|Death||June 17, 1620 (Kalwaria Zebrzydowska)|
Mikołaj Zebrzydowski (1553–1620) of Radwan coat of arms, voivode of Lublin from 1589, Grand Crown Marshal 1596–1600, voivode of Kraków from 1601. He is famous for an armed rebellion against King Sigismund III Vasa, the Zebrzydowski Rebellion, a rokosz named after himself. It took place in 1606, and was defeated by 1607. After the failed rebellion, he sponsored the creation of the Roman Catholic monastery of Kalwaria Zebrzydowska, which is regarded as one of the most important pilgrimage sites of Poland.
Mikołaj Zebrzydowski is one of the personas on the famous painting by Jan Matejko: the sermons of Piotr Skarga.
Zebrzydowski was born in 1553 in Kraków, into a family which became powerful and influential in the second half of the 16th century. His grandfather Jan Zebrzydowski (died probably 1538) was a royal rotmistrz. His father Florian, who died in 1566, was a castellan of Oświęcim and Lublin, and a court hetman. Florian Zebrzydowski authored a book on military discipline, titled Poruczenie wojenne. Mikołaj's mother, Zofia (née Dzik), came from a petty szlachta family. Mikołaj was their only known child. From 1565 to 1569 he attended a jesuit collegium at Braniewo. He took part in wars of Stefan Batory against Gdańsk (1577), and against the Tsardom of Russia. In the Livonian campaign of Stephen Báthory, Mikołaj Zebrzydowski was the rittmeister of a 150-strong hussar regiment. He fought in several battles in that conflict, after which in 1582 returned to Poland. Probably due to protection of Jan Zamoyski, he was nominated the starosta of Stężyca, and in 1585, was named the starosta of Kraków. In 1583 he married Zofia (née Herburt), with whom he had two kids, son Jan Zebrzydowski (husband of Barbara Lubomirska), and daughter Zofia. His wife died in 1610.
During the 1587 free royal election, he supported Sigismund Vasa, and financially supported Vasa's faction in the War of the Polish Succession (1587–88). After the conflict, he was named Voivode of Lublin and court hetman. In 1595, Zebrzydowski participated in Jan Zamoyski's raid to Moldova, and in 1601, was promoted to the title of Voivode of Kraków. In ca. 1605, he became dissatisfied with King Zygmunt's attempts to strengthen royal power and weaken the nobility. The King tried to reform the administration and the treasury, also to create a permanent army. Zebrzydowski opposed it, as in his opinion, royal plans were a threat to the so-called Golden Liberty. He first voiced his opposition during a Kraków Voivodeship sejmik in Proszowice (16 February 1606). Zebrzydowski stated that in order to restrain the King and control the Sejm, the nobility had to gather near Warsaw, adding that the homeland was in danger. His speech was warmly welcomed, and on 23 February, the sejmik of Lesser Poland, which took place in Nowy Korczyn, rejected royal plans, urging the Polish–Lithuanian nobility to concentrate at Stężyca, on 9 April.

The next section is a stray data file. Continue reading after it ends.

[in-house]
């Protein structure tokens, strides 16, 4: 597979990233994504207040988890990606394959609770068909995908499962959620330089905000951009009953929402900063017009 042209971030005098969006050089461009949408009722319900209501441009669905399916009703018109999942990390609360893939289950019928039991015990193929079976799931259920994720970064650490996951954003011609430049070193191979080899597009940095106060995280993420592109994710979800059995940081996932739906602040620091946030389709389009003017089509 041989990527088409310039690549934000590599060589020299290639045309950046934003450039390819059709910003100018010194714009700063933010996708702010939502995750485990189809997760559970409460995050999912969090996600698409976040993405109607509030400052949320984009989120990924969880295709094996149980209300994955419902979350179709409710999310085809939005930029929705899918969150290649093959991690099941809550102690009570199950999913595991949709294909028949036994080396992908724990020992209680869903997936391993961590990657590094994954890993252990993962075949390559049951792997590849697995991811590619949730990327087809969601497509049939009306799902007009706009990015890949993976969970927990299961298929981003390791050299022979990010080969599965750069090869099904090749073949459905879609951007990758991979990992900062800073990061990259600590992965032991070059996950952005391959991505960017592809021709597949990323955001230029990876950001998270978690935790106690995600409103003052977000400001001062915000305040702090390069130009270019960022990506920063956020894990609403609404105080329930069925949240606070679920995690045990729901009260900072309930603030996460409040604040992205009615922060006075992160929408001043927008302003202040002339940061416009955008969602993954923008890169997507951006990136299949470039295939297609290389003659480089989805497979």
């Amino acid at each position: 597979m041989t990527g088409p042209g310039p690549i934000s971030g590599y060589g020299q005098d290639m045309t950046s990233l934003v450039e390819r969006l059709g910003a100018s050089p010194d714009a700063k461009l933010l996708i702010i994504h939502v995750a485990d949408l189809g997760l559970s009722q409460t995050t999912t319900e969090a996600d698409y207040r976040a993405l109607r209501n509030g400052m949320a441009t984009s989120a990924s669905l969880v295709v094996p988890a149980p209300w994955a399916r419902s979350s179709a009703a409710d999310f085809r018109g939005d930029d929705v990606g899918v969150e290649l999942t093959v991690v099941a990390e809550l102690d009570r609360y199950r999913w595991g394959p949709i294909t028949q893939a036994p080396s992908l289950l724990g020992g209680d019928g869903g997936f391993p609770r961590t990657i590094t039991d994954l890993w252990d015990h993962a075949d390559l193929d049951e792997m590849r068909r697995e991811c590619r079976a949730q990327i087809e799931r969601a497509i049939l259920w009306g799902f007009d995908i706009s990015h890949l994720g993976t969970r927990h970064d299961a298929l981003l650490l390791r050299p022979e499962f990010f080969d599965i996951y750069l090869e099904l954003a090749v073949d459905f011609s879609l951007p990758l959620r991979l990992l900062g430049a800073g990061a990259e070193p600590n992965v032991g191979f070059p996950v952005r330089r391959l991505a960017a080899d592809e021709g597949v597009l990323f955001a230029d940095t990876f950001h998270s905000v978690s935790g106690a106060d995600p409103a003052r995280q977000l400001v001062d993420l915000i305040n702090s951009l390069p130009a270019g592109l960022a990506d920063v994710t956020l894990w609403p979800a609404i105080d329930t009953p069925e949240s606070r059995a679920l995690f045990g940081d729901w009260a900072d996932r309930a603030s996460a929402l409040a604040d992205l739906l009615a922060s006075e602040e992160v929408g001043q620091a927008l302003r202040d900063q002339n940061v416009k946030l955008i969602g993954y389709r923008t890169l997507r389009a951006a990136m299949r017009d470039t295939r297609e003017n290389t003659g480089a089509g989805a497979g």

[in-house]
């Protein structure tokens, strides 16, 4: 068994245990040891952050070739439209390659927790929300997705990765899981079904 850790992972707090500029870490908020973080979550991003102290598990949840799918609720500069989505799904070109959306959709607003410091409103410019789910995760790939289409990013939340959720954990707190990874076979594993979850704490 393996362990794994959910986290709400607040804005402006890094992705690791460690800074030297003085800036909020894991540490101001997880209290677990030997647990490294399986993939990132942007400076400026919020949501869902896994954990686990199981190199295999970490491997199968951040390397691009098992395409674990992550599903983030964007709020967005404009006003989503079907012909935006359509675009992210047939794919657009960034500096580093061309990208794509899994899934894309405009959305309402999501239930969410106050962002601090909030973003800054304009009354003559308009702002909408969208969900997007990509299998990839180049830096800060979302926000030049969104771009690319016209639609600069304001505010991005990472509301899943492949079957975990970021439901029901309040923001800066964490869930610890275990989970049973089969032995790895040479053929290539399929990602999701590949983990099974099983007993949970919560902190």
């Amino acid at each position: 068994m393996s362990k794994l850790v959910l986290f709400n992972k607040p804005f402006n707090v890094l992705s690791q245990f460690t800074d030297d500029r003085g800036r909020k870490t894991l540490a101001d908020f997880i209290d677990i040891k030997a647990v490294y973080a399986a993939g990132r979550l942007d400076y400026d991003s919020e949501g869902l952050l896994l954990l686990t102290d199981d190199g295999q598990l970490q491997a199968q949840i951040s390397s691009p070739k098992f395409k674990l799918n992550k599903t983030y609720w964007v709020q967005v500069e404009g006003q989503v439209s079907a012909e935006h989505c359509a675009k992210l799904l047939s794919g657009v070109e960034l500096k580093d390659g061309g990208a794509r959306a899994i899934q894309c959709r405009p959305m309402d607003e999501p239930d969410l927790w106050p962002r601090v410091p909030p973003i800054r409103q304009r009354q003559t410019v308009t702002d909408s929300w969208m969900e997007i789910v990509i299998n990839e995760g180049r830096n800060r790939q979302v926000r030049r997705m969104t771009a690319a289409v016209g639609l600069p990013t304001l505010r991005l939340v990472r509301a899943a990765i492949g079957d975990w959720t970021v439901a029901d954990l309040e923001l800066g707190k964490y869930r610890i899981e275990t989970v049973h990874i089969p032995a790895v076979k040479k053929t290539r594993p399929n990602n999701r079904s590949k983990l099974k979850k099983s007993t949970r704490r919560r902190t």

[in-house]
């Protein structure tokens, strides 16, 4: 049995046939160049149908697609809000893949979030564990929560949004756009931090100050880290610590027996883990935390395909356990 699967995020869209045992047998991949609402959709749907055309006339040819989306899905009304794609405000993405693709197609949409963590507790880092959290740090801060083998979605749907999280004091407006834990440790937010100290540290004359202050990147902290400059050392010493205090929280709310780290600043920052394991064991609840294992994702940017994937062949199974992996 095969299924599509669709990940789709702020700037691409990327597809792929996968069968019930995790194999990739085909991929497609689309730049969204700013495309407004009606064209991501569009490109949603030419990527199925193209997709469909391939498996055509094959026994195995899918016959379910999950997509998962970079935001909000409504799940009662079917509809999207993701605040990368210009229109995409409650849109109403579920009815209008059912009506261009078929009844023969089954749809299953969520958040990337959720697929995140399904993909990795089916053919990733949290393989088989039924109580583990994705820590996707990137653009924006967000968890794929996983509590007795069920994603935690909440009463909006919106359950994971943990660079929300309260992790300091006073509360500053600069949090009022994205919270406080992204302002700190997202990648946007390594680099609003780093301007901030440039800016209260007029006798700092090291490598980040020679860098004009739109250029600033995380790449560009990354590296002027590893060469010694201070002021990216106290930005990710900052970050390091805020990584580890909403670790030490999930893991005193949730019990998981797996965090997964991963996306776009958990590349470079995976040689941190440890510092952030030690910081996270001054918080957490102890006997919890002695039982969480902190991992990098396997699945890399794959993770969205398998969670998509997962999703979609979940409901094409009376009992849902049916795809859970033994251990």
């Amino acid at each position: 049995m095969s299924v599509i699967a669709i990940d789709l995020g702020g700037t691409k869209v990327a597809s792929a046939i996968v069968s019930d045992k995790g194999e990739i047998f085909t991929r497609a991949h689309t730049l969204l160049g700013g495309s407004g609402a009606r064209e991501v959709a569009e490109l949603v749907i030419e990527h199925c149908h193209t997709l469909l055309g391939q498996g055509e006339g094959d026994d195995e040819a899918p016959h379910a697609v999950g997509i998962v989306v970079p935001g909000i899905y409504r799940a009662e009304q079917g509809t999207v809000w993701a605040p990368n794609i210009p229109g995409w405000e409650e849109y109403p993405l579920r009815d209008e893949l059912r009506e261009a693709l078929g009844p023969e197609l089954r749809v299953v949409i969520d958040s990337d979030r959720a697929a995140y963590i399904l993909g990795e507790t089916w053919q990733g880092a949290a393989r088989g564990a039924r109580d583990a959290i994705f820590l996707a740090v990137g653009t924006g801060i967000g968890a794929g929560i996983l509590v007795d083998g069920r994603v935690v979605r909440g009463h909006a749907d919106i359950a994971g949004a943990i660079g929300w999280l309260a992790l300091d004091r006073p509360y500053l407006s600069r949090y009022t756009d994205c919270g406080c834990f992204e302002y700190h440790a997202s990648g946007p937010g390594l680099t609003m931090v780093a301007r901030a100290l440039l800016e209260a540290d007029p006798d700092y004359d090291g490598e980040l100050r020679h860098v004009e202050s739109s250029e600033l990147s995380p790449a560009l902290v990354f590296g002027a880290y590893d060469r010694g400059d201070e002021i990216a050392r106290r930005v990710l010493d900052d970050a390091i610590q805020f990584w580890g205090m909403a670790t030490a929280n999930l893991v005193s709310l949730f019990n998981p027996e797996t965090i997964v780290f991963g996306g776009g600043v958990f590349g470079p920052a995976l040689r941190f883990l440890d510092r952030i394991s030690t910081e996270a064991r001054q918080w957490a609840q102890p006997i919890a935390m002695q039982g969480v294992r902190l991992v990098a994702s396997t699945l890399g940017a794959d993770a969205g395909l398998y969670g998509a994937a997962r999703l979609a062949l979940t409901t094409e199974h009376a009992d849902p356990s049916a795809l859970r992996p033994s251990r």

Article: Zebrzydowski Rebellion
Since the rebellious nobility, gathered at Stężyca, had no idea how to fight the King, another meeting was called in Lublin, on 5 June. There, the nobility called a meeting at Sandomierz (6 August), while royal supporters gathered in nearby Wiślica. Both camps wrote lists of their demands, called the Wiślica Bills and the Sandomierz Bills. After King's rejection of the Sandomierz Bills, the rebels called for a pospolite ruszenie, and the two camps faced each other at Janowiec, where leaders of the rebellion, Mikołaj Zebrzydowski and Janusz Radziwiłł, apologized to the King (8 October 1606).
The rebellion, however, did not end, as news of it reached Greater Poland. On 14 February 1607, local nobility gathered at a sejmik in Koło urged their Lesser Polish brethren to complete the rebellion, and to meet on 28 March in Jędrzejów. By that time, however, the rokosz lost its momentum, and the rebel camp was first moved to Wąchock, then to Sieciechów, and finally to Czersk. On 24 June 1607, near Jeziorna, the rebels renounced their allegiance to the King. On 5 July 1607 they were defeated in the Battle of Guzów, which ended the rokosz. Zebrzydowski himself made his peace with the King on 24 August 1608 in Kraków.
After the rebellion, Zebrzydowski continued to participate in political life of Poland. He did not fight in the Polish–Muscovite War (1605–18), instead sending a few hundred of soldiers to guard the Transilvanian border against the possible invasion of Gabriel Bathory. He also appeared at the Sejms in 1613 and 1615, publicly supporting the King. After his death in 1620, he was buried in a Benedictine habit.